The Queen's letters to her daughter, the Crown Princess of Prussia, later Empress, are kept, bound in some sixty blue volumes, at Friedrichshof, the house near Frankfurt which the Empress built and named in honour of her husband. They are the property of the Kurhessische Hausstiftung. The copyright, as all Queen Victoria's letters, belongs to Her Majesty Queen Elizabeth II. Selections from these letters, about a third of them, were skilfully edited by Sir Roger Fulford and published in five volumes by Evans Brothers (later Bell & Hyman) between 1964 and 1981. A sixth volume, edited by Agatha Ramm, was published in 1990 by Alan Sutton.
The Queen's letters to King Leopold are to be found in the earlier of the nine volumes of The Letters of Queen Victoria: A Selection from Her Majesty's Correspondence, published in three series of three volumes each by John Murray between 1907 and 1932. The first series of these letters was edited by Arthur Christopher Benson and Viscount Esher, and the second and third series by George Earle Buckle. They contain some two million words, both from the Queen's letters and her journals, extending over five thousand pages; and even so they represent but a small proportion of the papers which the Queen methodically collected and had bound for preservation in the Royal Archives at Windsor.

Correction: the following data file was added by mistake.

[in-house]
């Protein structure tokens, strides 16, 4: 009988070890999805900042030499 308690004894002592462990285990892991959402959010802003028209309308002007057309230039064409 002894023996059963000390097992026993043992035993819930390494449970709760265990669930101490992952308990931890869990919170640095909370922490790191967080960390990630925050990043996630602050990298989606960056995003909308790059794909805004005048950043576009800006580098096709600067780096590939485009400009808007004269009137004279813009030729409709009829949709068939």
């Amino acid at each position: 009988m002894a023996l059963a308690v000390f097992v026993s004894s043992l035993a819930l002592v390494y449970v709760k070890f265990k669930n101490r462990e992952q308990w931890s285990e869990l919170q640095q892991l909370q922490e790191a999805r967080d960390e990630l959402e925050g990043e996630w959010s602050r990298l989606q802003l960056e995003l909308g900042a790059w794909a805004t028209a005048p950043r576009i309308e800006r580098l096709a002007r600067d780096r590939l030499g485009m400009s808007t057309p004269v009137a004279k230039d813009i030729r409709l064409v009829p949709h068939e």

Regrettably, not all of the Queen's papers survived intact. For, in fulfilment of a charge imposed upon her by her mother, Princess Beatrice transcribed passages from the journals and burned the originals when she had finished with them. She often, in fact, went further than this, destroying whole entries which she thought unsuitable for transcription and substantially altering numerous passages which she did transcribe. But fortunately, unknown to her, Lord Esher made a copy of the earlier journals so that from the time they were begun in 1832 to the death of the Prince Consort in 1861 a complete typed version of them does exist.